Palm Trees And Cycads From Jungle Music - Why Choose Fan Palm Trees

 

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Palm Trees >>Palm Tree Help >>Why Choose Fan Palms? >>Page 2

Why Choose Fan Palms? , (Continued Page 2)

 

Brahea brandegii
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Rhapis humilus
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Diversity In Size and Stature

With fans you also see a tremendous diversity in size and stature. Miniature Licualas can adorn your understory plantings, while Brahea brandegii, Washingtonia and Livistona species can tower to the top of the canopy. There are lots of medium sized fan palms that can fit into almost any garden. Coccothrinax crinita , the Old Man Palm, seldom gets over 15 feet in many decades. Pritchardias usually peak out at about 15 to 20 feet in Southern California. There are very stout trunks like with the Washingtonia filifera, which are quite massive at the base.  There are thin little trunks like with Rhapis humilis . If you really like unusual, plant a Hyphanae species which will actually branch way above the ground, unique to the palm world. 

Coccothrinax crinita, mature specimen
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Hyphaene coriacea
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Rhapidophyllum hystrix, trunk, note needles on spine
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Zombia antillarum, with its unique trunk spines and fiber
(Click photo to enlarge)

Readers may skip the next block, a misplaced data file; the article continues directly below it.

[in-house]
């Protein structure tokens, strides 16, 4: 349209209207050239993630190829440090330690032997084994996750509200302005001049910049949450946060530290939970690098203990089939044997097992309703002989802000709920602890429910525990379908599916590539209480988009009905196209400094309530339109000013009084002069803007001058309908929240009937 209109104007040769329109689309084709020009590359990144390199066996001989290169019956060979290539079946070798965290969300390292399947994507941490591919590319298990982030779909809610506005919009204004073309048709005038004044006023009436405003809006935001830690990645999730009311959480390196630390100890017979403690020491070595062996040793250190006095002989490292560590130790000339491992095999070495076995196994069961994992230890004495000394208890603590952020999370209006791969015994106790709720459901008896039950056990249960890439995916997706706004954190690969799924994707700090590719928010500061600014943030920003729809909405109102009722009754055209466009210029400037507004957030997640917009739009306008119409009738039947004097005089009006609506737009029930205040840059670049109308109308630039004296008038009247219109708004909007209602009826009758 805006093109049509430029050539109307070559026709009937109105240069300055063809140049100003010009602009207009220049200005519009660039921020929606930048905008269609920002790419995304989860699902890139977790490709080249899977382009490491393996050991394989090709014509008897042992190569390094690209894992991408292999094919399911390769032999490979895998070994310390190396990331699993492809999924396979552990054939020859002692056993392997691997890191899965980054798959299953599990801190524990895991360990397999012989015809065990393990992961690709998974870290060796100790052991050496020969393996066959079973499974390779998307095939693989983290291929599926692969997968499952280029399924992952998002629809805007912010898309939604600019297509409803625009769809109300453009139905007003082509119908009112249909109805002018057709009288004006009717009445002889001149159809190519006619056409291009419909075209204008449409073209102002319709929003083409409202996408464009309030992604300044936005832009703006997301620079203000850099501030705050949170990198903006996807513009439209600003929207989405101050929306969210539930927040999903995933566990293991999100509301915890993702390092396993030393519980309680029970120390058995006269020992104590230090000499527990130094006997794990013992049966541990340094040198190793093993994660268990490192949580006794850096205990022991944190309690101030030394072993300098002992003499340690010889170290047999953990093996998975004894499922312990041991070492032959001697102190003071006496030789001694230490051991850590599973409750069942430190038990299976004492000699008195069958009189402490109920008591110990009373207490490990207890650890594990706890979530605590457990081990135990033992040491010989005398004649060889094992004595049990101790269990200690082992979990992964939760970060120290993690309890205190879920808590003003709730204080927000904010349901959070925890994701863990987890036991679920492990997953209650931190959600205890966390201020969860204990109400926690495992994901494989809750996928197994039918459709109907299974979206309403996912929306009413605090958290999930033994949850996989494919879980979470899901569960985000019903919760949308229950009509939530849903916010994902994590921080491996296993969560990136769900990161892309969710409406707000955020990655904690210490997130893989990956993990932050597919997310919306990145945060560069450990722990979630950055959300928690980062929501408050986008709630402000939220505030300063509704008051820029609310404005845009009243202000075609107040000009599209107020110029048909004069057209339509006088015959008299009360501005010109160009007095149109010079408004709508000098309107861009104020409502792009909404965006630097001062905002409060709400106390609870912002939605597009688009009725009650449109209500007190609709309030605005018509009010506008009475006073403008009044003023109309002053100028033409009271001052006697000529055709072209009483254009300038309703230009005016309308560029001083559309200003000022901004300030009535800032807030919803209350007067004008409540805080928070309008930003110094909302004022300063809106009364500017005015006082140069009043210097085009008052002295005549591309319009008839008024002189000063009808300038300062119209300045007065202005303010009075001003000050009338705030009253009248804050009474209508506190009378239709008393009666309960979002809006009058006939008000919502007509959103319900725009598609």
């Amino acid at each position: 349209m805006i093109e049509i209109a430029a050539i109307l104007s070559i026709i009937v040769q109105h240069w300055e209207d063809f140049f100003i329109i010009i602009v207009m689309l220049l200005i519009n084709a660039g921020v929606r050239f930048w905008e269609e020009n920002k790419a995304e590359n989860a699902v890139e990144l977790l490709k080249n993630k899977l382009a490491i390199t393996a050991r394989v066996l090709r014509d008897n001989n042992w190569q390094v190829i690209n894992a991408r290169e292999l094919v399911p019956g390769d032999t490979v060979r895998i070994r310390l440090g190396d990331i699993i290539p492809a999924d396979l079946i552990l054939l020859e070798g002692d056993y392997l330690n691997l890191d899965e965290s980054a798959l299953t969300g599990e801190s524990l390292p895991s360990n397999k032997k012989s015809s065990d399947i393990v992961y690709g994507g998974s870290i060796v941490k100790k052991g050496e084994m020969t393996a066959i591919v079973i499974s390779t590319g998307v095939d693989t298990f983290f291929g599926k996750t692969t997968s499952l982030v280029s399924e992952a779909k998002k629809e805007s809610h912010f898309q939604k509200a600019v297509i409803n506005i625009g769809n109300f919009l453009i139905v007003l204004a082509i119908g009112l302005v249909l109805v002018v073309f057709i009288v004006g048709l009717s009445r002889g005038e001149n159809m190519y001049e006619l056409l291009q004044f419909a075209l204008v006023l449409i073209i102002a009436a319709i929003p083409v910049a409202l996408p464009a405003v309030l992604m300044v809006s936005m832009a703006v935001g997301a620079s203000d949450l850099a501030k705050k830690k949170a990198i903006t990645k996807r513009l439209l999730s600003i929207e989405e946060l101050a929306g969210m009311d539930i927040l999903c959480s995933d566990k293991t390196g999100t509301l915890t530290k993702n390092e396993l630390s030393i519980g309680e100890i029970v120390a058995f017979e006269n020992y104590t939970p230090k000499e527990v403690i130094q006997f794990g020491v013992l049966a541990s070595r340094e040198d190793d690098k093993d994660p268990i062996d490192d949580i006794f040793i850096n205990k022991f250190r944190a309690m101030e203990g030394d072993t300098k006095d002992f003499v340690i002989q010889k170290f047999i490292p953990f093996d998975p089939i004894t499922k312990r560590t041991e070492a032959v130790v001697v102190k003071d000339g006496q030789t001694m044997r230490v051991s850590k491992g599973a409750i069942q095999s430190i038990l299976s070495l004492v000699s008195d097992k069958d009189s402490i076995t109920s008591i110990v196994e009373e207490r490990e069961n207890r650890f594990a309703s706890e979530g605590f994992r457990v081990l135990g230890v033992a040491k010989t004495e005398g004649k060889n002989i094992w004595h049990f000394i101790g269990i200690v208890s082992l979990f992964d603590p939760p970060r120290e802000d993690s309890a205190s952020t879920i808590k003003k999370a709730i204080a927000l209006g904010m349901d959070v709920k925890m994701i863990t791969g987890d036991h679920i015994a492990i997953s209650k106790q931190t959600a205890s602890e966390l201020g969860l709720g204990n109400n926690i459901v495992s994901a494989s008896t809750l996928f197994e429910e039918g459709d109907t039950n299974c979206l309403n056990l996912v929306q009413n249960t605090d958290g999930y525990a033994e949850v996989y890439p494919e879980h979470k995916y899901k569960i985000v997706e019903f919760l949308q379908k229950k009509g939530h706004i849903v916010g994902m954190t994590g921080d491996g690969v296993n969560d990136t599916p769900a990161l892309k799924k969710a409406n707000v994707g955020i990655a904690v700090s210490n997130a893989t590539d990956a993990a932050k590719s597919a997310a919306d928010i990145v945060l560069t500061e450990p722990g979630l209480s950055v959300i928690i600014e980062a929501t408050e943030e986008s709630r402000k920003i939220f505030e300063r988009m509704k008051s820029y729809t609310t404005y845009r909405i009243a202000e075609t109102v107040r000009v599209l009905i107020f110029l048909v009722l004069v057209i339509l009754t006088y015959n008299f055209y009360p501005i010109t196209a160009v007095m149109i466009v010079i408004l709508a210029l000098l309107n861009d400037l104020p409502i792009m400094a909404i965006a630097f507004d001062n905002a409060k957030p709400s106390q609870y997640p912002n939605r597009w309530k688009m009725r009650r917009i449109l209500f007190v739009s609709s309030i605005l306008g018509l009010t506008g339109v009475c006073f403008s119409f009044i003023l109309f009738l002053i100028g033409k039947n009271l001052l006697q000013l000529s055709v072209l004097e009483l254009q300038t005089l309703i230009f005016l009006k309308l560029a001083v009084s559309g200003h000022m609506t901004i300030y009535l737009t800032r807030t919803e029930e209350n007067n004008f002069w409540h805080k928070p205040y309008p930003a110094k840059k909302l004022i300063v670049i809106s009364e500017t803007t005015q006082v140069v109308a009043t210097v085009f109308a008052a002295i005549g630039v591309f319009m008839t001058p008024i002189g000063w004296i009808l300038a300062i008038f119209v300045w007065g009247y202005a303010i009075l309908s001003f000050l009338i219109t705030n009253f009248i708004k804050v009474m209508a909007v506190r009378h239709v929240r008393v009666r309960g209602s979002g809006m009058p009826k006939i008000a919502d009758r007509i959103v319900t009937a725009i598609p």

Interesting Trunks

Also, the trunks on fan palms typically are a often more interesting than those of their pinnate cousins. Zombia antillarum  hosts suckering trunks with a combination of swirling mat and spirals of spines. Once seen, one typically does not forget the fascination of a ZombiaCoccothrinax crinita trunks look like the hair from the ZZ Top Band. You can almost braid them. Rhapidophyllum hystrix has spines that could be used in blow guns. Latania species seem to have a criss-cross patchwork of old still-attached leaf sheaths and Sabal causarium look like towering tan cigars. 

coccothrinax crinita shaggy trunk

Coccothrinax crinita, shaggy like an old man's beard.
(Click photo to enlarge)

Sabal causiarum
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Trithrinax acanthicoma
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Brahea aculeata, a small Brahea species
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Hardiness To The Elements

And, what about survivability and cold hardiness. Fan palms typically can tolerate a lot more cold than pinnate palms. Rhapidophyllum hystrix can winter out in Salt Lake City and tolerate temperatures below zero Fahrenheit.  Trachycarpus can tolerate the cold in some parts of New England. Brahea armata can tolerate the hottest, driest sun in the desert as well as fairly severe cold.  For very cold areas, think about planting Braheas, Washingtonia,, Rhapidophyllum, Sabals, Livistona, Trachycarpus, Trithrinax acanthicoma and Nannorrhops. Washingtonia robusta makes a great palm for oceanfront properties.  It also attains impressive heights above eighty feet.  Also, many fan palms seem to tolerate low levels of watering and are great for xerophytic gardens. 

Nannorrhops ritchiana
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Trachycarpus fortunei
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Copernicia macroglossa